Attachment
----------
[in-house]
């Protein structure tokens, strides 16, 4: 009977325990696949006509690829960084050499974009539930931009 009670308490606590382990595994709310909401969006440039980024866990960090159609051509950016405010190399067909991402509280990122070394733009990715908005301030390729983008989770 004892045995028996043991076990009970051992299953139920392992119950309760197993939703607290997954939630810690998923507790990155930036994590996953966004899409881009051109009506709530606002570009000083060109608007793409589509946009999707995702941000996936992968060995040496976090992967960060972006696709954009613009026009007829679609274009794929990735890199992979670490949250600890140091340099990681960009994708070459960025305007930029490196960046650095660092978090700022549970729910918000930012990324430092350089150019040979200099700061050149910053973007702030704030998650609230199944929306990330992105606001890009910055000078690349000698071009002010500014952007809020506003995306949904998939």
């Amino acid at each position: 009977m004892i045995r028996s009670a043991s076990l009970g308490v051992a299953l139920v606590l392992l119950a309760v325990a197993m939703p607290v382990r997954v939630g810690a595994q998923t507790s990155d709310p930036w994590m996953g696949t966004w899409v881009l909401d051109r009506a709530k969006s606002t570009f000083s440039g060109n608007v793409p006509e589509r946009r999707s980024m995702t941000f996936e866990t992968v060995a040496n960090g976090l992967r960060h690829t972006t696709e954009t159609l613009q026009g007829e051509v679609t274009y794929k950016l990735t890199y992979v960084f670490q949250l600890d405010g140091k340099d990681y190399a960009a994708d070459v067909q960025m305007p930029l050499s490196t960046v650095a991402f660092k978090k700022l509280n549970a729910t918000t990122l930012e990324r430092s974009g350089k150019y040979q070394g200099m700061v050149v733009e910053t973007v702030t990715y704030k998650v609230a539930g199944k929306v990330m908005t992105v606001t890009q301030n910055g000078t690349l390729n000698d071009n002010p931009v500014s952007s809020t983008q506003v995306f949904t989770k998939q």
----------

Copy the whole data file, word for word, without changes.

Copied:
[in-house]
């Protein structure tokens, strides 16, 4: 009977325990696949006509690829960084050499974009539930931009 009670308490606590382990595994709310909401969006440039980024866990960090159609051509950016405010190399067909991402509280990122070394733009990715908005301030390729983008989770 004892045995028996043991076990009970051992299953139920392992119950309760197993939703607290997954939630810690998923507790990155930036994590996953966004899409881009051109009506709530606002570009000083060109608007793409589509946009999707995702941000996936992968060995040496976090992967960060972006696709954009613009026009007829679609274009794929990735890199992979670490949250600890140091340099990681960009994708070459960025305007930029490196960046650095660092978090700022549970729910918000930012990324430092350089150019040979200099700061050149910053973007702030704030998650609230199944929306990330992105606001890009910055000078690349000698071009002010500014952007809020506003995306949904998939």
């Amino acid at each position: 009977m004892i045995r028996s009670a043991s076990l009970g308490v051992a299953l139920v606590l392992l119950a309760v325990a197993m939703p607290v382990r997954v939630g810690a595994q998923t507790s990155d709310p930036w994590m996953g696949t966004w899409v881009l909401d051109r009506a709530k969006s606002t570009f000083s440039g060109n608007v793409p006509e589509r946009r999707s980024m995702t941000f996936e866990t992968v060995a040496n960090g976090l992967r960060h690829t972006t696709e954009t159609l613009q026009g007829e051509v679609t274009y794929k950016l990735t890199y992979v960084f670490q949250l600890d405010g140091k340099d990681y190399a960009a994708d070459v067909q960025m305007p930029l050499s490196t960046v650095a991402f660092k978090k700022l509280n549970a729910t918000t990122l930012e990324r430092s974009g350089k150019y040979q070394g200099m700061v050149v733009e910053t973007v702030t990715y704030k998650v609230a539930g199944k929306v990330m908005t992105v606001t890009q301030n910055g000078t690349l390729n000698d071009n002010p931009v500014s952007s809020t983008q506003v995306f949904t989770k998939q």